Organisations often state that their most valuable component is their staff, this company demonstrated that this is indeed fact.
The single item which stood out with this company was the attitude of mutual trust and interdependency. It was very refreshing to see how trust was not a theory but was used in practice, i.e. workers were not required to fill in numerous forms for holidays, time off, flexibility; interviewee was not aware of any misuse or abuse.

  • Much flexibility of location
  • Flexibility of time
  • Practice of shareholding
  • Flexibility for all in organisation
  • Strong emphasis on personal responsibility
  • Very little formality

This organisation showed how to use modern technology to its best advantage to deliver a service, workers could work from an office base, home base so that when a valued employee moved away from the area, adapting methods ensured that they did not lose the staff member.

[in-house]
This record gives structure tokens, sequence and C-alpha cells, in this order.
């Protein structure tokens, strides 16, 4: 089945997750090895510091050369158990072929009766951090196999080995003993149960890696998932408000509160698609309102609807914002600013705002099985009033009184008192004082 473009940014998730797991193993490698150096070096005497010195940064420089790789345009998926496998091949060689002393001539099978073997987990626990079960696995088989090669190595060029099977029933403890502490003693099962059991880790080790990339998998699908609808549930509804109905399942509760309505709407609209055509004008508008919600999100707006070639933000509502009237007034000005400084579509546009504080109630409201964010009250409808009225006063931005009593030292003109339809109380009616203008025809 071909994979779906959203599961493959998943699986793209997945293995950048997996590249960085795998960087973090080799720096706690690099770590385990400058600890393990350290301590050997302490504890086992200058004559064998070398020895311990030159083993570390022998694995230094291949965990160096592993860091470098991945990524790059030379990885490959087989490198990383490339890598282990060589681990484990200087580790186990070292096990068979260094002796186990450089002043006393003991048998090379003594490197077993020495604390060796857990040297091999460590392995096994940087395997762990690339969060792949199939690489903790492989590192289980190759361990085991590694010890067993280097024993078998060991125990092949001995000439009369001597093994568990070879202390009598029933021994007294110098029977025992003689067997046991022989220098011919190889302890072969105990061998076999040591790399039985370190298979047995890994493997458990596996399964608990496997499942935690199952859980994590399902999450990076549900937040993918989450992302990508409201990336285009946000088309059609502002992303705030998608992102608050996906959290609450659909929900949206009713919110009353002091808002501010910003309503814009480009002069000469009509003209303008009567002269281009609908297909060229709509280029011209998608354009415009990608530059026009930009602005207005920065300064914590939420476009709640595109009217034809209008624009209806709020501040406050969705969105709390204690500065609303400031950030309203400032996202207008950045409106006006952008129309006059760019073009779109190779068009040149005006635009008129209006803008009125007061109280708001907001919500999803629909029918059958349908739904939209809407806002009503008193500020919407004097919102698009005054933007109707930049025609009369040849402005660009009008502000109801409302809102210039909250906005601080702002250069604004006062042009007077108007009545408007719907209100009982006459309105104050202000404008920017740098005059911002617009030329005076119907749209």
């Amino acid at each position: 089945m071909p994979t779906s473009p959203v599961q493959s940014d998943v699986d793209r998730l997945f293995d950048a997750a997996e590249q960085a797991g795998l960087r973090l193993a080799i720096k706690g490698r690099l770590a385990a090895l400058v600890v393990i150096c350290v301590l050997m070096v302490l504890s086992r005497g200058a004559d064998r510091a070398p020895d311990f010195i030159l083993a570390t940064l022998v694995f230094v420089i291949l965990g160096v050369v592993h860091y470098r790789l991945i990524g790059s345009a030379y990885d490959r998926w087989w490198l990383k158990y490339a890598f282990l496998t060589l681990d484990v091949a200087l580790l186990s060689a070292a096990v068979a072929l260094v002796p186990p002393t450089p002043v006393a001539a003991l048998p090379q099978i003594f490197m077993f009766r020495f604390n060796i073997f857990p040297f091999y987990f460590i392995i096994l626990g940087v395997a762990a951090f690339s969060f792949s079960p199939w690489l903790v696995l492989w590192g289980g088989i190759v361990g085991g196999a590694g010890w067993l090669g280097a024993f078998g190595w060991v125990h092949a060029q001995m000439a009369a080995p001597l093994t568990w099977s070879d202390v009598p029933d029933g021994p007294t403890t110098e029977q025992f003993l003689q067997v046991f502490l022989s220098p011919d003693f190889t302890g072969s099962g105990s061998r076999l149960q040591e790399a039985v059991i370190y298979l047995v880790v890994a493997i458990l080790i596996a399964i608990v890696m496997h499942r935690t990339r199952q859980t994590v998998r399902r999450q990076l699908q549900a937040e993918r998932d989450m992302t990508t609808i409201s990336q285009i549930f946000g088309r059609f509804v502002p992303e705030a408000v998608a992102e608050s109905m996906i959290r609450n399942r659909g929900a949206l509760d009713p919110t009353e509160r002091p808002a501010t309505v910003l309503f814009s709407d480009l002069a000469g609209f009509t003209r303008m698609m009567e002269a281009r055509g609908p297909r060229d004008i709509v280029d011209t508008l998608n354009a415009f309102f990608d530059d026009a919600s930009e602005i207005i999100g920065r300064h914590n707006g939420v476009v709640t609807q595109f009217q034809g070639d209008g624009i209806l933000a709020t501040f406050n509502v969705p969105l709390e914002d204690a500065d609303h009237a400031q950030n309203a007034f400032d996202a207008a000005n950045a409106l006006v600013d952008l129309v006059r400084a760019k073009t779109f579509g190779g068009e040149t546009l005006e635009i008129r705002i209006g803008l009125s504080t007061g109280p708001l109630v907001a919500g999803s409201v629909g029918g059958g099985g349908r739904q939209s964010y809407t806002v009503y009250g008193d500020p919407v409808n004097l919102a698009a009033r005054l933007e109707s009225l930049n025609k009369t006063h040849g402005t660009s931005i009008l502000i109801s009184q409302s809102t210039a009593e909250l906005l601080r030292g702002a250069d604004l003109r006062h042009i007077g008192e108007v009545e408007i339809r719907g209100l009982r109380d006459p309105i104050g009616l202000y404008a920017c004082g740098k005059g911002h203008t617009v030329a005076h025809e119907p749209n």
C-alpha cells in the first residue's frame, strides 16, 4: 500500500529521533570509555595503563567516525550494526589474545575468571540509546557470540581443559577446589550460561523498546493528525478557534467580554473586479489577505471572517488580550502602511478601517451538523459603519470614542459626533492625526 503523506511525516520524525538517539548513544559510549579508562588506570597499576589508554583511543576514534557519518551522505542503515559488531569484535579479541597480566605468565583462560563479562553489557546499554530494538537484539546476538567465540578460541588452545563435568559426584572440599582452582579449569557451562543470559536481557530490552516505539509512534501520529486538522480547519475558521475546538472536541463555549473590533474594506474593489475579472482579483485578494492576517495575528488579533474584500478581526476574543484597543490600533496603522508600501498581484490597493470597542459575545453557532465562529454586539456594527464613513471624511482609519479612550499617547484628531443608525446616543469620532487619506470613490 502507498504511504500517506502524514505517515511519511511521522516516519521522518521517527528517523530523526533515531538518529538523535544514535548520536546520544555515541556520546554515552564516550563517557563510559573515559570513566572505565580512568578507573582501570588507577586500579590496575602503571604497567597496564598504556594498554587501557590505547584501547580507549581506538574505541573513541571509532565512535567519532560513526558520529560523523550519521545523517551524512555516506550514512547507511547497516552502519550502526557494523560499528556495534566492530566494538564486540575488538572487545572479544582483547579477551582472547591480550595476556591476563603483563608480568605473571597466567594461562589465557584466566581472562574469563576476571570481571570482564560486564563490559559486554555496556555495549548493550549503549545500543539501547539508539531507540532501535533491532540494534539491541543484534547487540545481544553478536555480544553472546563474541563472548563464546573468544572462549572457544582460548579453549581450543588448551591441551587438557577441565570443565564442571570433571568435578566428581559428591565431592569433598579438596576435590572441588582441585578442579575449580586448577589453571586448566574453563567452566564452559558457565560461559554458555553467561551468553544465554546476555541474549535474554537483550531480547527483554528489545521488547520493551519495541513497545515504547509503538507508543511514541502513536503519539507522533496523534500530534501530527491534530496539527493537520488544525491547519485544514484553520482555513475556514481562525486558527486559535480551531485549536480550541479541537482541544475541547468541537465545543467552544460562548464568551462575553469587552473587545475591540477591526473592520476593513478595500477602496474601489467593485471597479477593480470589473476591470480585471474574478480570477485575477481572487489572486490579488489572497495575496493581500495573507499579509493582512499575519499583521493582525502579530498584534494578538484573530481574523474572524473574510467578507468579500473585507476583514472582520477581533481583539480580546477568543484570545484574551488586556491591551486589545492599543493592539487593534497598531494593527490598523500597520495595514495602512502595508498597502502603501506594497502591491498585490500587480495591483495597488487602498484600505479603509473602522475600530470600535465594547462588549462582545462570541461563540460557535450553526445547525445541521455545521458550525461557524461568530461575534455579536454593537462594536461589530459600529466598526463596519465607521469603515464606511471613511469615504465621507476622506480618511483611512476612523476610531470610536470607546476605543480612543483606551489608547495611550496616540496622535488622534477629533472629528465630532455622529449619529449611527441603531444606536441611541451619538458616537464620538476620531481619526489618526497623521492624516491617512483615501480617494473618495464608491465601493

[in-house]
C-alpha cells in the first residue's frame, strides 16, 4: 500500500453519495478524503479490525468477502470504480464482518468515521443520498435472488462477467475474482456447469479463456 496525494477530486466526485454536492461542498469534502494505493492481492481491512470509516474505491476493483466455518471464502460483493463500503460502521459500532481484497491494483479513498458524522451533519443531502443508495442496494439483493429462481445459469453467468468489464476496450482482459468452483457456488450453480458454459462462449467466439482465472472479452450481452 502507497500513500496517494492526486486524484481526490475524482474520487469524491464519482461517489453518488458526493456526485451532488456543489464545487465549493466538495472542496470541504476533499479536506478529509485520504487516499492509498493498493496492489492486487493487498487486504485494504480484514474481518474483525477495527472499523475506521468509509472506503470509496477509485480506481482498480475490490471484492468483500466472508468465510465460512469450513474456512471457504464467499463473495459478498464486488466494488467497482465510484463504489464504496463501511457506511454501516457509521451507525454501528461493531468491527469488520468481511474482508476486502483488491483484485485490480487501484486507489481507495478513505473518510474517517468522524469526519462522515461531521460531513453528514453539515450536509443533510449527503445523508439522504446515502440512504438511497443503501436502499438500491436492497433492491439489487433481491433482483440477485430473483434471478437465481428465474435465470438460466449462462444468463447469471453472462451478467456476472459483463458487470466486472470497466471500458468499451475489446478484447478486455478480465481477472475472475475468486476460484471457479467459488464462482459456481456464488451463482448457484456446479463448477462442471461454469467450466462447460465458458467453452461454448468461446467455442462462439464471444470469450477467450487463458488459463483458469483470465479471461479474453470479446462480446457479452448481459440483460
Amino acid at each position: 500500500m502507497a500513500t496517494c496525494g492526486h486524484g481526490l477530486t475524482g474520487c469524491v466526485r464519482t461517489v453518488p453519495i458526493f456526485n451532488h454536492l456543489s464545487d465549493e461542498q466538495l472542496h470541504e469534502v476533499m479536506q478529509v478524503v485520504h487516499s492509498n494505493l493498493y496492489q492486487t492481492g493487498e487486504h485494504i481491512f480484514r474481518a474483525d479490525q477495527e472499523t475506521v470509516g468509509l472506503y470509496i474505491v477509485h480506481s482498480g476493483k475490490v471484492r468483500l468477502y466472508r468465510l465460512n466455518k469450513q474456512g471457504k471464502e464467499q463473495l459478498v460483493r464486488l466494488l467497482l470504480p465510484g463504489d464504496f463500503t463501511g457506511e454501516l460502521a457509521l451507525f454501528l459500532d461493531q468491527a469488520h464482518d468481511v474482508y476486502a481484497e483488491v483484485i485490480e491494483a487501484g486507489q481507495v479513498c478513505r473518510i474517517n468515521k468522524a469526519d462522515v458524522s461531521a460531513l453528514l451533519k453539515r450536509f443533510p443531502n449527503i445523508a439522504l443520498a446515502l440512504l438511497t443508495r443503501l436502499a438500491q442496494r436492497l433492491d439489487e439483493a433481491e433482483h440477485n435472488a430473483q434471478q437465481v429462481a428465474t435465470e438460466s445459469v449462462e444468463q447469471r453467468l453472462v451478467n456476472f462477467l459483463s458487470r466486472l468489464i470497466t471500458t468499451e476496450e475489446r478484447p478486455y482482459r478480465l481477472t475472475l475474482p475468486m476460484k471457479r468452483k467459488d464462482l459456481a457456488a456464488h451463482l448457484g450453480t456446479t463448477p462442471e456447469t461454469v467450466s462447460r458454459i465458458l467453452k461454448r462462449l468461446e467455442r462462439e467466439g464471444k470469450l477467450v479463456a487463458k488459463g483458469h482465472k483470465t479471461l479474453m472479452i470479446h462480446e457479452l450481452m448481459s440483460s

Changing Behaviour - ETEC

"One of the fairest and best places I have ever worked for." Quote from interviewee.
This organisation works with a number of different groups to find employment and they apply the same care to their employees that they do for their client group.

  • EO group identifies training needs which are then put to the Board in the form of a proposal.
  • Positive annual appraisal resulting in action plan
  • Opportunities for development and training
  • Personal development high on the agenda. £100.00 available for any personal hobby (staff committee would make decision not management)